by Charlene Burgi
"It must be true: I read it on the internet" is a joke we hear often. Gardening blogs and websites can be a great source of information on irrigation, landscape maintenance, soil preparation, mulching, and dealing with rodents, deer and insect pests. But as we enrich our knowledge online, we also need to seek out local knowledge and consider the unique growing conditions in our own gardens.
This week a piece of information crossed my path from a well-thought-of website that recommended irrigating vegetables with one inch of water per week. Needless to say, I was taken aback by this advice. The question that came to mind was: What is the evapotranspiration (ET) in that area? Surely the writer is not saying all veggies worldwide need one inch of water? The problem is, if readers don’t know how to adapt that advice for the ET where they live, they could be overwatering or underwatering their plants. But if it’s on the internet it must be true, right?
Put simply, ET is the measurement of water that is lost from the soil through evaporation and from plants through transpiration. (Humans perspire, plants transpire.) When we irrigate, we replace the water lost through these natural processes. If we do not provide enough water to compensate for the current ET, our plants could experience wilting or burned leaf tips. Even if adequate water is available, a plant may wilt or burn in extreme heat if it is unable to transpire fast enough to compensate for the heat. On the other hand, too much water can contribute to disease, soil compaction, weed growth and root rot. It can also cause fertilizers and naturally occurring nutrients to dissipate or wash away. Finding that “sweet spot” with just the right amount of water—not too little, not too much—helps keep plants happy and healthy.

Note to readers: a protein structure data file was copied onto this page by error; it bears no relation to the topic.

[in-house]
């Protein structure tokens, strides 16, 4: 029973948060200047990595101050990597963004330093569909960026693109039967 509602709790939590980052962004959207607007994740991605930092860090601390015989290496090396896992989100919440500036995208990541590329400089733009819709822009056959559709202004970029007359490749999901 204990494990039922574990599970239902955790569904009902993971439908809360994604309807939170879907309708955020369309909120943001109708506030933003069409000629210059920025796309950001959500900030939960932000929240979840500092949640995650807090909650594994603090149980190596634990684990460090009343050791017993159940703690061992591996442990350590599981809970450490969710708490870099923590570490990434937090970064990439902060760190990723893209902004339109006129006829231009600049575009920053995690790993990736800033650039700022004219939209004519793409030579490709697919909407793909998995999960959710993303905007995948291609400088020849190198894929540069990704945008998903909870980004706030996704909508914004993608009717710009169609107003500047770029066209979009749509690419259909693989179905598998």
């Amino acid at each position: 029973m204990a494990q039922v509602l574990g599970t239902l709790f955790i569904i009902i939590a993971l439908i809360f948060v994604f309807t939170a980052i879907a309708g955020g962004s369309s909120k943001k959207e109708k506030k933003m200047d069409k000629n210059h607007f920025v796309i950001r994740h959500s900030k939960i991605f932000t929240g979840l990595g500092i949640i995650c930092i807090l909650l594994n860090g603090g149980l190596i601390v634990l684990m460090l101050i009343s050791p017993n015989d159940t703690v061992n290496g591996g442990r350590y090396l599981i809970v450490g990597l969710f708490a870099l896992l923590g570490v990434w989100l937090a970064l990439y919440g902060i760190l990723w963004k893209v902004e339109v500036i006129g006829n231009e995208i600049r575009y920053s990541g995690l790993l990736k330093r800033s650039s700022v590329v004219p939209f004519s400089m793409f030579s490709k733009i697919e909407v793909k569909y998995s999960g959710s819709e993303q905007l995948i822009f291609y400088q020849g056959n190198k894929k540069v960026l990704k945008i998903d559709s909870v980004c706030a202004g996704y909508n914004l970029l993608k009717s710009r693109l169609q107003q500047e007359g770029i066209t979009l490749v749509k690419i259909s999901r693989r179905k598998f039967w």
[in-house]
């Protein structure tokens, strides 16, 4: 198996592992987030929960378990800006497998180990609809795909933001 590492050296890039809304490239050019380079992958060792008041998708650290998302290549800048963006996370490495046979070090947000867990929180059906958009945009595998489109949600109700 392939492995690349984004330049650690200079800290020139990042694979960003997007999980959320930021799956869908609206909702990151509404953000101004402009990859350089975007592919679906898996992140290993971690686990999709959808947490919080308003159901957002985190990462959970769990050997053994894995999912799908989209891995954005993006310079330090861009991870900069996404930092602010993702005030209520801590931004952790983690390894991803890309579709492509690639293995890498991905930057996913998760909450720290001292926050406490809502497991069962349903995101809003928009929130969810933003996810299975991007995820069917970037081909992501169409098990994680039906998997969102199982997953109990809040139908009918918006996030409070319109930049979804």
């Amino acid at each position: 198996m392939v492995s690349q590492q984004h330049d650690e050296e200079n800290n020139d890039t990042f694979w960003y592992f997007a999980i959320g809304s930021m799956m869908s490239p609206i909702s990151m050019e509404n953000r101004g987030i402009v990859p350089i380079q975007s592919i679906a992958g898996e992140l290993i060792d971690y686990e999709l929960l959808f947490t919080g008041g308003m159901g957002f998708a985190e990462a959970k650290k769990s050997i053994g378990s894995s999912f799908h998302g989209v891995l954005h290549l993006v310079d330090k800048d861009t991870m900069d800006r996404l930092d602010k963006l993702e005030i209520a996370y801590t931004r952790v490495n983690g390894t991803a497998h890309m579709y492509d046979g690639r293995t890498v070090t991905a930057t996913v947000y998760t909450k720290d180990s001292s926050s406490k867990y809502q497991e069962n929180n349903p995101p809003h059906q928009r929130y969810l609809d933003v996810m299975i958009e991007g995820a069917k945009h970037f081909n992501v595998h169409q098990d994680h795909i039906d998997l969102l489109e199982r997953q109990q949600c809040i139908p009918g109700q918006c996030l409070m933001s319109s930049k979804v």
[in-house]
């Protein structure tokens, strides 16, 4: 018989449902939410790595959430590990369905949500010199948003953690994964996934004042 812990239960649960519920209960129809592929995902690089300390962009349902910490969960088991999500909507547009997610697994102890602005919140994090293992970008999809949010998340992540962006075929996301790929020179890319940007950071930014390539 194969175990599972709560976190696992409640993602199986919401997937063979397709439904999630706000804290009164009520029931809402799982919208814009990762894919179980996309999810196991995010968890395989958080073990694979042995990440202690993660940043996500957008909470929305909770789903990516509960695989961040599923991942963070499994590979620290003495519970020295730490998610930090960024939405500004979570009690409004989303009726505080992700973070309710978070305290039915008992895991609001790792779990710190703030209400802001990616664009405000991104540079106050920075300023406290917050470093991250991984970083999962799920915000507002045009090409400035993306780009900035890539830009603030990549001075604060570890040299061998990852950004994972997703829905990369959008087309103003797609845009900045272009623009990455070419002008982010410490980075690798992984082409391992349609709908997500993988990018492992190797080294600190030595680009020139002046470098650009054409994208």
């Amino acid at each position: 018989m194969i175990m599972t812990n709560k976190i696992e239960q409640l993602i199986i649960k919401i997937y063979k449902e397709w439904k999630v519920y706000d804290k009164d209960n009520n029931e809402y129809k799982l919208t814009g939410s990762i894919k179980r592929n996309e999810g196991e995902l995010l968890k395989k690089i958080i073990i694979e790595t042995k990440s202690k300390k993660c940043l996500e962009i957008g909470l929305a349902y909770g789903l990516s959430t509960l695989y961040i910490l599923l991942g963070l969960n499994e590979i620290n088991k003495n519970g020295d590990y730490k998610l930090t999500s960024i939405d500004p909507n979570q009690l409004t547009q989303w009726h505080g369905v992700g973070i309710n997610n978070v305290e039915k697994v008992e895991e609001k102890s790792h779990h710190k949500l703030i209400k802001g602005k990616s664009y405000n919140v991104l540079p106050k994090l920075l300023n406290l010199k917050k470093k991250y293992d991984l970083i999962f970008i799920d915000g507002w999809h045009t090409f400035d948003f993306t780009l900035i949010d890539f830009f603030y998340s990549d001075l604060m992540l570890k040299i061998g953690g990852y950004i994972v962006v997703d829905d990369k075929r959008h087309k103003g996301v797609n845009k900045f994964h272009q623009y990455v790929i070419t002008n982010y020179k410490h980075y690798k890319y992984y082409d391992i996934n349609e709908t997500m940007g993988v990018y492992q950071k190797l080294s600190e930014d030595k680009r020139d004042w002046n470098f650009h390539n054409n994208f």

| Rain gauge
What is the formula for applying just the correct amount of water? Check MMWD’s Weekly Watering Schedule
for the runtimes for your climate zone within Marin and adjust your controller accordingly. (Smart controllers will do this automatically.) The information found on the site is based on the current ET for our area, so your plants get just want they need. If you water by hand, invest in a rain gauge that will trap the overhead water for a reading; compare that to what they need and adjust accordingly. Don’t forget to add mulch to reduce the evaporation from the soil and help keep the root systems cool.
Trust me, blanket statements about how much to water are not the best way to achieve a healthy garden. And you did read that on the internet!